Problem Solvers

RAC Audits Version 2: Time to Prepare

As new RAC auditors are coming on board, the instances of RAC audits will increase.

Audits aren’t going away anytime soon, and they will likely increase in coming months, so now is the time for HME providers to prepare. Why? CMS has been finalizing contracts for a new RAC, and the agency’s intent was to award the contract likely sometime around when HMEB subscribers will be reading this article in October, according to Wayne van Halem, president of audit consulting firm The van Halem Group, a division VGM Group Inc.

“They stated that their intent is to have the contract awarded by the end of summer,” van Halem says. “If everything goes as planned, I would anticipate the RACs starting at the beginning of their fiscal year, which is Oct. 1.

“So we’re not far away from that point,” he continues. “The reason that it is so important is because the RACs look at post-payment claims. So they’re going to come back and look at the claims that providers are submitting now.”

Expect an Expanded Scope of Audits

In terms of categories, van Halem says an easy way to predict what the RACs will focus on is as easy as looking at what CMS approved them to review during the first round of RAC audits. In addition to automated reviews, the RAC auditors also engage in complex review of claims, in which they request medical records and examine those. In the case of those complex reviews, van Halem says the RAC auditors focused on ventilators, low air-loss mattresses, beds, power wheelchairs, oxygen, lower-limb prosthetics, knee orthotics, pneumatic compression and TENS units, to name several key categories.

“I anticipate that because they already have those as approved issues that they will go right into focusing on those again,” van Halem says. “And of course they’re going to look at new issues, as well. … So my guess is that if I’m a RAC, and those are approved issues, I’m going to start with those right away.

And then all of the automated review, all those automated checks will go back in effect. Those include in-patient claims, which is a significant category, according to van Halem.

“They went back three years, and they found any claims that had been billed when the patient was in an in-patient facility,” he explains. “That happens a lot actually. And when [RAC auditors] can determine that the hospital might not have submitted the claim by the time the DME company did, and the DME company got paid, well now they’re going to take the money back because the patient was still in the hospital.”

And providers can expect the RAC auditors to increase their oversight. “Essentially they have the right to audit anything that they get an approval for from CMS,” van Halem explains. “Their job will be not only to identify all the ones that they’ve received approval for, but identify new categories for review. My guess is CPAP and biPAP are probably going to fall in that category … oxygen has been a big focus; and certainly ventilators and orthotics are going to be a big focus.”

In terms of who will be the contractor, the industry does not yet know who that will be. The initial award went to a company called Connolly Healthcare, which previously was the RAC in Region C, and was known as an aggressive auditor. The losing contractor bidders protested the award, and after it was discovered that an error was made, CMS decided to re-bid the work. So all the companies have once again submitted responses to the RFP, and at press time CMS was in the process of reviewing those proposals and making a decision, but the outcome might already be apparent.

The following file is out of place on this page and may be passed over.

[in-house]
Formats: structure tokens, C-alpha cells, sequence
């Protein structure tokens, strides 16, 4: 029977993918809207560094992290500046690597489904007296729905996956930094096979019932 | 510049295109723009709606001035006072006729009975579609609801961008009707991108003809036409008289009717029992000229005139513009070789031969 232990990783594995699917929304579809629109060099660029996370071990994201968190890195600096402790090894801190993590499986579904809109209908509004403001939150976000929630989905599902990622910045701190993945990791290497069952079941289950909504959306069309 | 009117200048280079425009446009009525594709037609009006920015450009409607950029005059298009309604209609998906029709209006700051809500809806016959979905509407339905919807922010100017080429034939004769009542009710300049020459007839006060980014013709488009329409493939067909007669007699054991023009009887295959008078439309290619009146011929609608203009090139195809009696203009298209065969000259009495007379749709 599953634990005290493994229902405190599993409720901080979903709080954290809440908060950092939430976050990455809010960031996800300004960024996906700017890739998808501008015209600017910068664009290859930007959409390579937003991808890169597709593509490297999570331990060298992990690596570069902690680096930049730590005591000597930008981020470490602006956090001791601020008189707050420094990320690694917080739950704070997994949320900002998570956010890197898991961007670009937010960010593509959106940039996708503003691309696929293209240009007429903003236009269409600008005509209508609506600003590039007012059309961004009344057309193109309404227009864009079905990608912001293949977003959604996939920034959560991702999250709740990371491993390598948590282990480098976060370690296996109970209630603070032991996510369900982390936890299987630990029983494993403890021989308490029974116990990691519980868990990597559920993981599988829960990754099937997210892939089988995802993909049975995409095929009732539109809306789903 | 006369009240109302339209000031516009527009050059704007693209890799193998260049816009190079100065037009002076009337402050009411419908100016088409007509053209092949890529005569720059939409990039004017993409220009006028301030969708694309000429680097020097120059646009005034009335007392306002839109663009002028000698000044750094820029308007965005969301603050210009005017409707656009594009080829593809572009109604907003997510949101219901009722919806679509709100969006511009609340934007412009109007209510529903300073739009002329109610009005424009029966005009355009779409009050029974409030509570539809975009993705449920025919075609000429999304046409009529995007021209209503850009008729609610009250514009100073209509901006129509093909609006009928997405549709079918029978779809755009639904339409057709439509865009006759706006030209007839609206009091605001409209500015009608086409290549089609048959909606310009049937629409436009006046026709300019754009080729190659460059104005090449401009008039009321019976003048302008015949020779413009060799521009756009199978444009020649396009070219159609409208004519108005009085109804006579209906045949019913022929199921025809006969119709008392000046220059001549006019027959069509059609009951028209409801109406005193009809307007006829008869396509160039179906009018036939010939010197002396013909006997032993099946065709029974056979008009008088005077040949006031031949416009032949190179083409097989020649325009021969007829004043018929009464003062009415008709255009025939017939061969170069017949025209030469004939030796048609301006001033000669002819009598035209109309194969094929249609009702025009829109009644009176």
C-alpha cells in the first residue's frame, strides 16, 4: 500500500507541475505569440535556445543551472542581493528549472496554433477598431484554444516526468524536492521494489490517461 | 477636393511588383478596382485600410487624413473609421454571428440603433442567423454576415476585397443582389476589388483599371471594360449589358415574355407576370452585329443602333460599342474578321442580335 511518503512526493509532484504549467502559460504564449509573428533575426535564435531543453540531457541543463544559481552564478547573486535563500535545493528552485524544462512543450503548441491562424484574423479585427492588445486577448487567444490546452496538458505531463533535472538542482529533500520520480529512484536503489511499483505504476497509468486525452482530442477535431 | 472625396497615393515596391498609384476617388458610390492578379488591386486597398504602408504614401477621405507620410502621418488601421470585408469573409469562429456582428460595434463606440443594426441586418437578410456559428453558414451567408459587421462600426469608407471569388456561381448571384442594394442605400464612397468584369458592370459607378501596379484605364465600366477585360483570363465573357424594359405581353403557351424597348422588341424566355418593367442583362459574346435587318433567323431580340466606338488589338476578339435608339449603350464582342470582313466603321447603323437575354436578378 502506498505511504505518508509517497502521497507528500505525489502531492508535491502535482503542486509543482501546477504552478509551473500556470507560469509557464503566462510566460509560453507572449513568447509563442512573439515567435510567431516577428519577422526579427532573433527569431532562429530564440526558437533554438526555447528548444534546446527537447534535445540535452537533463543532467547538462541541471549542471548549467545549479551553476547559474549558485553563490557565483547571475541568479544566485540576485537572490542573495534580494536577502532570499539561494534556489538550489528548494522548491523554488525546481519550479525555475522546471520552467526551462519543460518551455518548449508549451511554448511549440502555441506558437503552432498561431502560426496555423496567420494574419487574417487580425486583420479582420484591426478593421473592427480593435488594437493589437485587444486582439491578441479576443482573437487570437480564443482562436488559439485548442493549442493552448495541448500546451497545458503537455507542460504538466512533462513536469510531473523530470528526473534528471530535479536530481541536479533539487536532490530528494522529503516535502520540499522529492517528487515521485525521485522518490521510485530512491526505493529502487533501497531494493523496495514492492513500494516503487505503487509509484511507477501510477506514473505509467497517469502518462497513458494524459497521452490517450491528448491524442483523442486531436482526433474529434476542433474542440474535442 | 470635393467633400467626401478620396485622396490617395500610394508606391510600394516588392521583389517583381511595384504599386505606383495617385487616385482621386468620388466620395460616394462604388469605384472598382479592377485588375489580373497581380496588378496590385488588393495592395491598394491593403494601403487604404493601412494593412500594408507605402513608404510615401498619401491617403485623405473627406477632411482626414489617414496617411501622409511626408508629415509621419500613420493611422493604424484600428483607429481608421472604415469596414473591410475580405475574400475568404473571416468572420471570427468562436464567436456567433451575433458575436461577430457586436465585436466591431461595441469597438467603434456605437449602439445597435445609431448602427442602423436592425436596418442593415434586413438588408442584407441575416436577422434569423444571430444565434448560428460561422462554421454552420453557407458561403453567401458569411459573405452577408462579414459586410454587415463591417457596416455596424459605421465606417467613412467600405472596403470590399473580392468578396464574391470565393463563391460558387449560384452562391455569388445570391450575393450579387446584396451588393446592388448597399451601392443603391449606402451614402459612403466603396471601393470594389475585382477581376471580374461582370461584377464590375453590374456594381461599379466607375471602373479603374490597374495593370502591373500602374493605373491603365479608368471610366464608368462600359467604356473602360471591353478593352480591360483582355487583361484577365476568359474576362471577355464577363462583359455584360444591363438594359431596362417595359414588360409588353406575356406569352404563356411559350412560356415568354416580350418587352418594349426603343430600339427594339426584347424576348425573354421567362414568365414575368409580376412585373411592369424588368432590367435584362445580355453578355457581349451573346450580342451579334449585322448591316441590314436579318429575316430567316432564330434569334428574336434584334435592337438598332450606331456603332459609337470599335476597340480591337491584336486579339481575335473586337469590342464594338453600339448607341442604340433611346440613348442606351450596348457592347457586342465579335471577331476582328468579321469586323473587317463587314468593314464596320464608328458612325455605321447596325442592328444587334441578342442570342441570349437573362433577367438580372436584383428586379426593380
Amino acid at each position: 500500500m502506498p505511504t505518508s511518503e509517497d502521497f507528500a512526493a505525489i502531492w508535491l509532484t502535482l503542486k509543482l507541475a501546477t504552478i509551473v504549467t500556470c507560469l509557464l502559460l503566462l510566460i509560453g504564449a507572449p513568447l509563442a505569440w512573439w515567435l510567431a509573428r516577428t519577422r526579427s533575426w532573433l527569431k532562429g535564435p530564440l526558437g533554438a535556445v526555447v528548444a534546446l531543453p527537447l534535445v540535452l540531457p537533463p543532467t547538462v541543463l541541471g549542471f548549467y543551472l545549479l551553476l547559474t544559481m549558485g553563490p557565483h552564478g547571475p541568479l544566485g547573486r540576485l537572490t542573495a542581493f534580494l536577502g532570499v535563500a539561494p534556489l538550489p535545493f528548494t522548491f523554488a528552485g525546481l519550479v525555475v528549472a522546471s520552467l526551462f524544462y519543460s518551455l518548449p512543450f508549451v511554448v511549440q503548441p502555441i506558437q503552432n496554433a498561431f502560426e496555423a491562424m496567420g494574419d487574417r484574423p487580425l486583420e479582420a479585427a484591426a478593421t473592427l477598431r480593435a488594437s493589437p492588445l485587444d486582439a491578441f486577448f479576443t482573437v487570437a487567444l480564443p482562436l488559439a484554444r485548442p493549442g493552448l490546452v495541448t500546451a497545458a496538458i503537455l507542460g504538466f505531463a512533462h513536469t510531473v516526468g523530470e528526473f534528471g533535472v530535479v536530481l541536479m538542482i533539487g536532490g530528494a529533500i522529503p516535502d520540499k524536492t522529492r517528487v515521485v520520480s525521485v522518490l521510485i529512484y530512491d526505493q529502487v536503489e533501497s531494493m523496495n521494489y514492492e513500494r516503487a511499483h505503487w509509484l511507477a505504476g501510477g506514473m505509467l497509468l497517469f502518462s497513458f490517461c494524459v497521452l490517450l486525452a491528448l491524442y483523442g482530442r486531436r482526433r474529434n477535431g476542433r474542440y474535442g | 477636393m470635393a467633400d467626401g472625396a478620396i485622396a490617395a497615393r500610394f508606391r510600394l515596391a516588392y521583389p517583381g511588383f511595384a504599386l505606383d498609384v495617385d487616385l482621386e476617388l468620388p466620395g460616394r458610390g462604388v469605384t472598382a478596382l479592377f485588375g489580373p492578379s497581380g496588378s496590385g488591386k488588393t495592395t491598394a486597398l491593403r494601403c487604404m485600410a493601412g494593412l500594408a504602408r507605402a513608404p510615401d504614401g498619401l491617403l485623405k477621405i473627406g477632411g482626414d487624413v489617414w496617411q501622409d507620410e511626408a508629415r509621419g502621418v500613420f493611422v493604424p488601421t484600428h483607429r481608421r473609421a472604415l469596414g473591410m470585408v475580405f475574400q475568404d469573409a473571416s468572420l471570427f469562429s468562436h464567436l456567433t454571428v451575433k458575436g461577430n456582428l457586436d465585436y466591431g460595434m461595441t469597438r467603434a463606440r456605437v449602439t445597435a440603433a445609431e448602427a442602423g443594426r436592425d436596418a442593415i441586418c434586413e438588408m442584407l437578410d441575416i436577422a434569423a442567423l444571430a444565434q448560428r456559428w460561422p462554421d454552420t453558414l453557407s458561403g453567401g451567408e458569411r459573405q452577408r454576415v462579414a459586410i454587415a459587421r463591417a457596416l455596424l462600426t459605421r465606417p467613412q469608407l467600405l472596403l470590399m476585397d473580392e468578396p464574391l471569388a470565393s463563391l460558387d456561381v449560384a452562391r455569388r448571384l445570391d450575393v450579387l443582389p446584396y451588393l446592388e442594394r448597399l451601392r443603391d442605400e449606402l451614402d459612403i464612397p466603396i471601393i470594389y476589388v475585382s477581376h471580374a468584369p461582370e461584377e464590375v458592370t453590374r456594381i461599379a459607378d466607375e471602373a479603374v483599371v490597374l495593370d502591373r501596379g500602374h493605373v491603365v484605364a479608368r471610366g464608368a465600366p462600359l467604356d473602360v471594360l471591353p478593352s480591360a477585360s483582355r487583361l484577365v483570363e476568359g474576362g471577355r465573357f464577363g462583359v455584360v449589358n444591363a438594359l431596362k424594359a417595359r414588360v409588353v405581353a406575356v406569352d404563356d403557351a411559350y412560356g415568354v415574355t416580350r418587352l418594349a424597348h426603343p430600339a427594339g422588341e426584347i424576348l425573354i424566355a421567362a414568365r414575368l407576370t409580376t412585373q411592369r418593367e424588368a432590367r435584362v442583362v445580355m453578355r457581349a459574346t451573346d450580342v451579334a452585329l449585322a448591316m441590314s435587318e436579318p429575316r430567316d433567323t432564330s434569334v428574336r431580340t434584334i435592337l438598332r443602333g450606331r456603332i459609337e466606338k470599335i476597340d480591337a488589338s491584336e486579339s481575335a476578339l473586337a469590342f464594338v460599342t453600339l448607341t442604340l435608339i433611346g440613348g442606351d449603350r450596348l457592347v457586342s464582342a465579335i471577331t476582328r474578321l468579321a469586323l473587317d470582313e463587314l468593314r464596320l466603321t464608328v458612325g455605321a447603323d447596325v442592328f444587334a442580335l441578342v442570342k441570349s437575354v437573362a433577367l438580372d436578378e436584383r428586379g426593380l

“Often times, CMS will re-bid the work, and it gets awarded to the same company that it was previously awarded to,” van Halem explains. “… Unless there’s something out of the ordinary, that usually doesn’t change. … I would anticipate that Connolly Healthcare will be the contractor once again, but that’s not definite.”

The Game Plan

So knowing that there will be increased RAC audits, and that the contractor that will likely be conducting those audits is aggressive, how should providers prepare?

“Just like with any audit, the devil is in the details,” van Halem advises. “The premise of the RAC program is that it is contingency-based; they receive payment for finding errors. So providers must make sure i’s are dotted and t’s are crossed, and that they have implemented some [quality assurance] process on claims to make sure that all the required elements are met prior to those claims being submitted.”

For instance, van Halem says his company offers pre-screen services for clients that bill claims for power mobility, ventilator and other high-end products so that they have some assurance that if a RAC comes back and audits their previous claims that the claim was reviewed and approved as accurate prior to submission.

“My concern is that, because the RACs have been inoperable for the last year or so, that people have gotten complacent in doing that [pre-screening claims],” he adds. “And now all those claims that have been submitted [during that time] are going to be the ones that the RACs are reviewing.”

So now is the time for providers to review their claims processes, ensure they have been billing correctly and that staff members are following them to the letter.

“RACs are incentivized to find errors,” he summarizes. “Being careful and diligent is really the only defense.”

This article originally appeared in the October 2016 issue of HME Business.

About the Author

David Kopf is the Publisher and Executive Editor of HME Business and DME Pharmacy magazines. Follow him on Twitter at @postacutenews.

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